Vollrath sets the stage from the opening frames, introducing the flight’s passengers as they pass through security and lounge at the gate. The angle is overhead, the view that of surveillance cameras, establishing an uneasy tone from the start. Moving into the plane, Tobias and the pilot Michael (Carlo Kitzlinger) do their pre-flight checks while flight attendants Nathalie (Aurélie Thépaut) and Gökce (Aylin Tezel) get ready to greet passengers. It is all very routine, prosaic and a little dull, a far cry from the mood established in the terminal.

That banal calm shatters not long after takeoff as hijackers emerge among the passengers, determined to breach the locked cockpit door and commandeer the aircraft. Sporadic action gives way to a sharp focus on Tobias, struggling with limited options. A video feed allows him a tiny view of the area right outside the cockpit door. He has radio communication with air traffic control. But mostly what Tobias has are his wits. He thinks fast on feet, which when coupled with his Herculean effort to keep his rising panic down, gives him a fighting chance against an existential threat.

7500 is a modest endeavor that serves as a calling card for its director as Vollrath extracts maximum suspense out of a story that plays out within the confines of the claustrophobic cockpit. Masterfully edited by Hansjörg Weißbrich, the film’s pacing is superb, the flight’s horrors emerging bit by bit during its slim 92-minute running time.

Austrian actor Omid Memar lends strong support as the one hijacker with whom Tobias finds some rapport, but this is Gordon-Levitt’s movie. With the camera trained on him in nearly every scene, often in closeup and only rarely with another actor to play against, the one-time child star gives a master class in performance. Tobias’ fear, grief, and sense of helplessness are only too real, pulsing always just below the surface as he works to extricate himself and everyone else on the plane out of a dire situation.

7500 is no sweeping epic. It is a small story, but one that is masterfully told and magnificently acted. –Pam Grady

7500 is available on Amazon Prime.


Fathers, Sons, Scrabble: SOMETIMES ALWAYS NEVER


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Sometimes Always Never 3Family, syn., blood, clan, kin, linage, tribe. Disappearance, syn., loss, concealment, hiding. Eccentric, syn., bizarre, erratic, off-kilter, off-the-wall, peculiar. Family, disappearance, and eccentric and their synonyms are words at the heart of this offbeat British melodrama in which an online Scrabble game reenergizes a father’s search for a long-lost son even as it stirs resentment in the child who remained home. Sometimes Always Never flirts with being twee (syn., cutesy, cloying, gooey), but never quite crosses that line, thanks to welcome doses of humor and assured performances form stars Bill Nighy and Sam Riley.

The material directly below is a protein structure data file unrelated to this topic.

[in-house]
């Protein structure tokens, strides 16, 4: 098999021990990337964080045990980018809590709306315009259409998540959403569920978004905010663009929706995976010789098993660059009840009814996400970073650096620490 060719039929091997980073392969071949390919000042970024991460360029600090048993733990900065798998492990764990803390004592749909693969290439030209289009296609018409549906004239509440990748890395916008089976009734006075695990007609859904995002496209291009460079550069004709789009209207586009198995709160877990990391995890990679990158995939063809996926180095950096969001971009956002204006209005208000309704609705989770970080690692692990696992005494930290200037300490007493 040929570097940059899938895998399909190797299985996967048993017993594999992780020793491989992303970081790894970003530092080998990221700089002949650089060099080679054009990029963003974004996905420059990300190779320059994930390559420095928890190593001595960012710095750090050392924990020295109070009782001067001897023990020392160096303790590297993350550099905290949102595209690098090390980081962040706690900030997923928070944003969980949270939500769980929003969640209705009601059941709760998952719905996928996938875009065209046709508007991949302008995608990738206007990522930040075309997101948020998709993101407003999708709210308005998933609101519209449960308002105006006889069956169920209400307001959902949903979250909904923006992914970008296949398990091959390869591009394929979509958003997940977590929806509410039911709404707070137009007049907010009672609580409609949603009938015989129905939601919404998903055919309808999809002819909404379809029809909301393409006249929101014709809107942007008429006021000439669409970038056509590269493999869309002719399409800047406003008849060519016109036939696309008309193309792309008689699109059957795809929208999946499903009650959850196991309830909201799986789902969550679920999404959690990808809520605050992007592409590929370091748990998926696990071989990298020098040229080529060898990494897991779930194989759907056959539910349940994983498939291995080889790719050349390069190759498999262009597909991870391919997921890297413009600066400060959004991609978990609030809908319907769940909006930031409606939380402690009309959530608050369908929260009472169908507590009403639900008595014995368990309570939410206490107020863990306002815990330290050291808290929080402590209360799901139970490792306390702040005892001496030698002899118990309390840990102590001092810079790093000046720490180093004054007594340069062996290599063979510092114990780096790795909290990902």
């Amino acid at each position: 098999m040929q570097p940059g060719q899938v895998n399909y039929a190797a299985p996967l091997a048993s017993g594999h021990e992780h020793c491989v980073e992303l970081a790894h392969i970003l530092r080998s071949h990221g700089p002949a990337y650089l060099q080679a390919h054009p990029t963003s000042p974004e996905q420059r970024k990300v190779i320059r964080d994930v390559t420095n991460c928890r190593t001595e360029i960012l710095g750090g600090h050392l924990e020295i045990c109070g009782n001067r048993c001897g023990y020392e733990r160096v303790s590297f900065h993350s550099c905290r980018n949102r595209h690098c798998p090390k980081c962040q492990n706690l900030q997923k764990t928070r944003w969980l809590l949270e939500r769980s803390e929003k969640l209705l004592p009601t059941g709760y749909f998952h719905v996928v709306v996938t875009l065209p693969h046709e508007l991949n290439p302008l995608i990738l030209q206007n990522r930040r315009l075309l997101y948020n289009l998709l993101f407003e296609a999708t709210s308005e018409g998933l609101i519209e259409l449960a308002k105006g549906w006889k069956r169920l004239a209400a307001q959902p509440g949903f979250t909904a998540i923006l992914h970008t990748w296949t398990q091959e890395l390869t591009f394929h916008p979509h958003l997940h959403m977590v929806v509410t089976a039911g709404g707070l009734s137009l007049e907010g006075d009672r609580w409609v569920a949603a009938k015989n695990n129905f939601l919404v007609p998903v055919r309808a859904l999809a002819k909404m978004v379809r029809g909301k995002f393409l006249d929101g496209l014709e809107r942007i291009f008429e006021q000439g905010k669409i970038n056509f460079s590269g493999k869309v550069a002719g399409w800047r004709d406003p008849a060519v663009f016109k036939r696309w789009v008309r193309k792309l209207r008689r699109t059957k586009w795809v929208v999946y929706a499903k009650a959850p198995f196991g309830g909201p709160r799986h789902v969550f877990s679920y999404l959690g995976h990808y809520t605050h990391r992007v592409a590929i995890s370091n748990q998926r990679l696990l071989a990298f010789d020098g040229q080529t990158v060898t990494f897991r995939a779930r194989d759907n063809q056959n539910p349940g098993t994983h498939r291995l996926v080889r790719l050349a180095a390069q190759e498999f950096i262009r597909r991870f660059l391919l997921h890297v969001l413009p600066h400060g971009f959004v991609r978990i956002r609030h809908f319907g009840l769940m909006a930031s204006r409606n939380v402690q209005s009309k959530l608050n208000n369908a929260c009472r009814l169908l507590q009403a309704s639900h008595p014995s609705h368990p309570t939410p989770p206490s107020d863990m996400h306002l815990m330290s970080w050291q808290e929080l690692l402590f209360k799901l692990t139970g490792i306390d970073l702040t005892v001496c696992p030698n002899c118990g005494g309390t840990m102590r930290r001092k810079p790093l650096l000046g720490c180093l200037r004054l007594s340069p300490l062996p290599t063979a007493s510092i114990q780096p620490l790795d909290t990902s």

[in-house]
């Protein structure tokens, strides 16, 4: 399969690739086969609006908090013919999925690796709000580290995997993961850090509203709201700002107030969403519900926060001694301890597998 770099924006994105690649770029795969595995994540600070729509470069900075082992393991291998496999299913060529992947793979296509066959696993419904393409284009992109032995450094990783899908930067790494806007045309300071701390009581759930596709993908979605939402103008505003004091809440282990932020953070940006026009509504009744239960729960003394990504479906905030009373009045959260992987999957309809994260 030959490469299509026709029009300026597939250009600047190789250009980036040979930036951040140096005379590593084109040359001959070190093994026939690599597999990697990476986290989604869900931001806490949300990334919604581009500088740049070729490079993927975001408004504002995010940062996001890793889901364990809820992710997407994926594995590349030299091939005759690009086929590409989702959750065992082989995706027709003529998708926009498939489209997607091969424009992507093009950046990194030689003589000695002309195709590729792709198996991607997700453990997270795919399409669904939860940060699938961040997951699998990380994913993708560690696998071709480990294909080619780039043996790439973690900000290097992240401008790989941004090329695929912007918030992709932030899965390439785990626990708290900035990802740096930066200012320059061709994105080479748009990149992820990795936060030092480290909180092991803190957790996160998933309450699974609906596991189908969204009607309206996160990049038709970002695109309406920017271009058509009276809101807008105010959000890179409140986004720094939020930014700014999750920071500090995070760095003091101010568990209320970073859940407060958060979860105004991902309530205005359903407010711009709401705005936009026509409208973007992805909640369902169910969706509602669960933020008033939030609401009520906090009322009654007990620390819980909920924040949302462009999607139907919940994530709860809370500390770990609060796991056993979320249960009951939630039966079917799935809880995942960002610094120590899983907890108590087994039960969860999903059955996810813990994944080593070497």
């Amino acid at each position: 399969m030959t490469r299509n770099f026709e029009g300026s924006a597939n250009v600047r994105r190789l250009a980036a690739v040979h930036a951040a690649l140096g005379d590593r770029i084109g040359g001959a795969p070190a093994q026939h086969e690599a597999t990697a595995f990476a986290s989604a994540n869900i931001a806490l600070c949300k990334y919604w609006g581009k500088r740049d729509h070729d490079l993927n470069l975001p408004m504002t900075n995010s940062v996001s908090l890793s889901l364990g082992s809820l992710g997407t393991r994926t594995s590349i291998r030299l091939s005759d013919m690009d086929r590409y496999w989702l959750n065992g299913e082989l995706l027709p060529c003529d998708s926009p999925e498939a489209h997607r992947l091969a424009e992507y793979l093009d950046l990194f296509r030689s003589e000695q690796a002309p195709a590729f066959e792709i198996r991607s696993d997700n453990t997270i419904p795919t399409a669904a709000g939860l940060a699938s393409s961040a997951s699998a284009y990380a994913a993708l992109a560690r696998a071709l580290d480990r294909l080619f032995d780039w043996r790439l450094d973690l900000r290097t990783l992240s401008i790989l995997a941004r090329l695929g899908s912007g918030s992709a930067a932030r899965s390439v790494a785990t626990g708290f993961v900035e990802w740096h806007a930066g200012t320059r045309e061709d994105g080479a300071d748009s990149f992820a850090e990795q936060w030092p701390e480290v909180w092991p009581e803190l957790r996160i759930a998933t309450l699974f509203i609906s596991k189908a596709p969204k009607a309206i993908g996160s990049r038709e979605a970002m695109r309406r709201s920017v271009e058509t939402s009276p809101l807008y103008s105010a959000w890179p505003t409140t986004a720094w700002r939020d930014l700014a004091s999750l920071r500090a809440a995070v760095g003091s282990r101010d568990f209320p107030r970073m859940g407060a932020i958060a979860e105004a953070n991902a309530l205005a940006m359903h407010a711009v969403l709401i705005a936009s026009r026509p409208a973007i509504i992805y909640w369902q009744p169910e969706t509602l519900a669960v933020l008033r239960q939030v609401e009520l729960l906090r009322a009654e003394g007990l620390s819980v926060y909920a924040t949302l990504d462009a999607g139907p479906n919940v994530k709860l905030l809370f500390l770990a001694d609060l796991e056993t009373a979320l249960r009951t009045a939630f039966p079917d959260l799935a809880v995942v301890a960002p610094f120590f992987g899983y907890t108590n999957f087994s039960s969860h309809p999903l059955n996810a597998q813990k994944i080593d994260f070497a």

Nighy plays Alan, the oddball tailor and Scrabble hustler at the center of the story. Years before during a heated family contest of the word game (or a version of it, anyway), 17-year-old Michael walked off in a huff, never to be heard from again. Alan’s conviction that he has found his son in an anonymous online opponent in Scrabble pushes him toward imposing on son Peter (Riley) and his family, wife Sue (Alice Lowe) and teenage son Jack (Louis Healy). A short visit one evening turns into an extended stay, with Alan scarcely noticing Peter’s frustration and resentment while he schools his grandson on the importance of sartorial style and Scrabble strategy.

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The script by Frank Cottrell Boyce tonally resembles that of his screenplay for Danny Boyle’s Millions, a certain fairytale quality butting up against darker, more realistic notes. The fantasy aspects are further amped by the film’s production design, which would not be out of place in a Wes Anderson movie (granted, one on a far smaller scale than the typical Wes Anderson film). Even a road trip Alan and Peter undertake takes on a magical quality through director Carl Hunter’s liberal use of back projection. Locations in Yorkshire and the shore in Merseyside add to the air of enchantment.

Even one key grudge that Peter holds against Alan adds to the fanciful quality as the now middle-aged son rails against his widowed, single dad who would never buy him or Michael normal toys. Scrabble was not Scrabble. Legos were not Legos, and so on.  The family was not poor, but Alan was not – and is not – quite part of this world. It is a quality that has apparently only worsened in the intervening years as Alan obsesses over the absent child at the expense of the one who is present. At its most heavy-handed, Sometimes Always Never touches on the Biblical story of the prodigal son, a flourish that is a little too on the nose.

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This is a souffle of a movie and one in constant peril of falling flat. What keeps it buoyant is Nighy, playing Alan with a measure of sadness that grounds the character in reality, and Riley as the frustrated Peter, whose exasperation with a difficult parent is palpable. Alan has let Michael’s memory loom so large that it has crowded out the reality of Peter in his mind. The central question that Something Always Never seeks to answer in its own oddball way is which son Alan really needs to find. –Pam Grady

Sometimes Always Never is currently playing virtual cinemas, including Rafael@home and will be available on VOD platforms on July 10.